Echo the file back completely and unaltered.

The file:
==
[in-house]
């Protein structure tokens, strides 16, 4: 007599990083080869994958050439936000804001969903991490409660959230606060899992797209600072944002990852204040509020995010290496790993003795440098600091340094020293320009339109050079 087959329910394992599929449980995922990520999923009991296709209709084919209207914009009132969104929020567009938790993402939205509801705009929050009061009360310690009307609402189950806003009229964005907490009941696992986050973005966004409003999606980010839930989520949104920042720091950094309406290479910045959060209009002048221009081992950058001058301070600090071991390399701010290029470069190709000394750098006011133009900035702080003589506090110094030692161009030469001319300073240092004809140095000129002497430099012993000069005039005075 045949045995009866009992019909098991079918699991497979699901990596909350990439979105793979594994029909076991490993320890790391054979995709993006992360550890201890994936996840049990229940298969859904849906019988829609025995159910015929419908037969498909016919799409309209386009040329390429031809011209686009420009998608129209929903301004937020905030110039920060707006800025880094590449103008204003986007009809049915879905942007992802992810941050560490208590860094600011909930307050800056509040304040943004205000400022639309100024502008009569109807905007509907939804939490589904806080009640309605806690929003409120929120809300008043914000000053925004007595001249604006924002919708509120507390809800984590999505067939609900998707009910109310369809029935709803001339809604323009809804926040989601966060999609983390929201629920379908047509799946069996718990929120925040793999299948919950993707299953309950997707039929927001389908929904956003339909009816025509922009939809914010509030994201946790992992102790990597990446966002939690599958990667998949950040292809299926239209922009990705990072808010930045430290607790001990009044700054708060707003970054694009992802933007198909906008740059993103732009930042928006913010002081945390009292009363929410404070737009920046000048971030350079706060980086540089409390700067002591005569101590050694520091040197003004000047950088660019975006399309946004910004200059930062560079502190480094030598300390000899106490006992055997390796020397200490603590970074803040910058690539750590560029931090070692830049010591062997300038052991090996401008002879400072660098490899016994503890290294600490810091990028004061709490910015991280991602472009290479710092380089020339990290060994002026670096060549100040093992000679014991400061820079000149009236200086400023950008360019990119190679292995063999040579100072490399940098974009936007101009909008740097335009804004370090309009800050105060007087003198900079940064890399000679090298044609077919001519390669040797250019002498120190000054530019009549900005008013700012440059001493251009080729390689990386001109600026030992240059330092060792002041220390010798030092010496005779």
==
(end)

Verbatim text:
[in-house]
């Protein structure tokens, strides 16, 4: 007599990083080869994958050439936000804001969903991490409660959230606060899992797209600072944002990852204040509020995010290496790993003795440098600091340094020293320009339109050079 087959329910394992599929449980995922990520999923009991296709209709084919209207914009009132969104929020567009938790993402939205509801705009929050009061009360310690009307609402189950806003009229964005907490009941696992986050973005966004409003999606980010839930989520949104920042720091950094309406290479910045959060209009002048221009081992950058001058301070600090071991390399701010290029470069190709000394750098006011133009900035702080003589506090110094030692161009030469001319300073240092004809140095000129002497430099012993000069005039005075 045949045995009866009992019909098991079918699991497979699901990596909350990439979105793979594994029909076991490993320890790391054979995709993006992360550890201890994936996840049990229940298969859904849906019988829609025995159910015929419908037969498909016919799409309209386009040329390429031809011209686009420009998608129209929903301004937020905030110039920060707006800025880094590449103008204003986007009809049915879905942007992802992810941050560490208590860094600011909930307050800056509040304040943004205000400022639309100024502008009569109807905007509907939804939490589904806080009640309605806690929003409120929120809300008043914000000053925004007595001249604006924002919708509120507390809800984590999505067939609900998707009910109310369809029935709803001339809604323009809804926040989601966060999609983390929201629920379908047509799946069996718990929120925040793999299948919950993707299953309950997707039929927001389908929904956003339909009816025509922009939809914010509030994201946790992992102790990597990446966002939690599958990667998949950040292809299926239209922009990705990072808010930045430290607790001990009044700054708060707003970054694009992802933007198909906008740059993103732009930042928006913010002081945390009292009363929410404070737009920046000048971030350079706060980086540089409390700067002591005569101590050694520091040197003004000047950088660019975006399309946004910004200059930062560079502190480094030598300390000899106490006992055997390796020397200490603590970074803040910058690539750590560029931090070692830049010591062997300038052991090996401008002879400072660098490899016994503890290294600490810091990028004061709490910015991280991602472009290479710092380089020339990290060994002026670096060549100040093992000679014991400061820079000149009236200086400023950008360019990119190679292995063999040579100072490399940098974009936007101009909008740097335009804004370090309009800050105060007087003198900079940064890399000679090298044609077919001519390669040797250019002498120190000054530019009549900005008013700012440059001493251009080729390689990386001109600026030992240059330092060792002041220390010798030092010496005779």